Utah Jazz center Rudy Gobert (27) talks with guard Donovan Mitchell, left, during the second half of an NBA basketball game against the Detroit Pistons Saturday, March 7, 2020, in Detroit. | Associated Press
SALT LAKE CITY — Donovan Mitchell and Rudy Gobert are the cornerstones of the Utah Jazz, and the Jazz would like to keep it that way.
After both players tested positive for the coronavirus in March, existing tension boiled over between them. What happened next would largely be the deciding factor on whether or not Utah would be able to proceed with keeping its star duo in Salt Lake City for the foreseeable future.
Rather than let any sort of misunderstanding, squabble or disagreement fracture their relationship, Mitchell and Gobert drew strength from what would be one of the best learning experiences of their careers and matured in unexpected ways while in the NBA’s bubble in Orlando.
Not only did they make it through being at the center of the COVID-19 chaos, but they brushed off rumors that they wouldn’t be able to repair their working relationship, proved wrong those who doubted they would be able to play together and in some ways became even better players.
“It’s really, really hard to get core franchise-level talent in any market, big or small, but it’s exponentially hard to get that level of talent that has a high level of character and competitiveness,” Jazz executive vice president of basketball operations Dennis Lindsey said earlier this week. “As I’ve mentioned before, we’re working to add players of Rudy and Donovan’s physical talent and competitive makeup and so by definition we’re going to want to keep those type of players moving forward.”
That’s as much an endorsement as a front office executive can give without violating tampering rules before the window opens up so that they can offer very lucrative extensions to both Mitchell and Gobert.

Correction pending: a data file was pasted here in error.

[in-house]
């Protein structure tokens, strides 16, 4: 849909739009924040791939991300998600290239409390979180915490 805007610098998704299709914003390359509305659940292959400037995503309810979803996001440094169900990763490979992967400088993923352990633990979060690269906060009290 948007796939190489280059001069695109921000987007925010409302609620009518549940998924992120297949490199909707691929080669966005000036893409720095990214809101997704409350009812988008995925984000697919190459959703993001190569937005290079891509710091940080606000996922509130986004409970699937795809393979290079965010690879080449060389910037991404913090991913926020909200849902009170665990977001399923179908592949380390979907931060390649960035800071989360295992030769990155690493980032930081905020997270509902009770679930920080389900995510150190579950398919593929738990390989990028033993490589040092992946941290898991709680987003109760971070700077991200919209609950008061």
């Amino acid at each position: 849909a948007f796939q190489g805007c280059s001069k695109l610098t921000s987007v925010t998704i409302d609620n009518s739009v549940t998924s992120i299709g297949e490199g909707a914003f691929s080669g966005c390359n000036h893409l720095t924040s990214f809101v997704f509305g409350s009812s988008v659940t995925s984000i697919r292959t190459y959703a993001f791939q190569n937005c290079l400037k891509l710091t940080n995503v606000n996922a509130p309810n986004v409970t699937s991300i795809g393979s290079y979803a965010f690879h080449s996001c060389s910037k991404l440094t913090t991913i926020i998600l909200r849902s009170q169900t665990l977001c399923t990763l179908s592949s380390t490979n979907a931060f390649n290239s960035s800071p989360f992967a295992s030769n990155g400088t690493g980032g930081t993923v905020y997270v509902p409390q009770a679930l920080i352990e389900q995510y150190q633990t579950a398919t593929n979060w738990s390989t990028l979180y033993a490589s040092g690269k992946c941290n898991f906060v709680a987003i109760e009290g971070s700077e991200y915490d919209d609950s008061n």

In the meantime, as the NBA works through nailing down the specific dates and deadlines that will allow the Jazz to start inking contracts, the front office is evaluating every piece of the roster and trying to figure out what was learned this season before and during the bubble.
For Mitchell and Gobert, much of the improvement can’t be tracked by numbers or analytics. Sure, Mitchell looked like an offensive dynamo during Utah’s lone playoff series against the Denver Nuggets, but that’s not where the Jazz saw the most growth in the 23-year-old guard.
“When the league shut down, I think he spent a lot of time evaluating where he wanted to go and how he could help this team,” Jazz general manager Justin Zanik said. “I was really impressed with how he handled everything. … Taking the losses for the team hard and wanting to improve as a teammate and a leader, and he made huge strides during the bubble.”
Mitchell’s role as a leader — and a shift in maturity that pushed him into even more of a leadership position — was evident not just to the Jazz’s front …read more
Source:: Deseret News – Sports News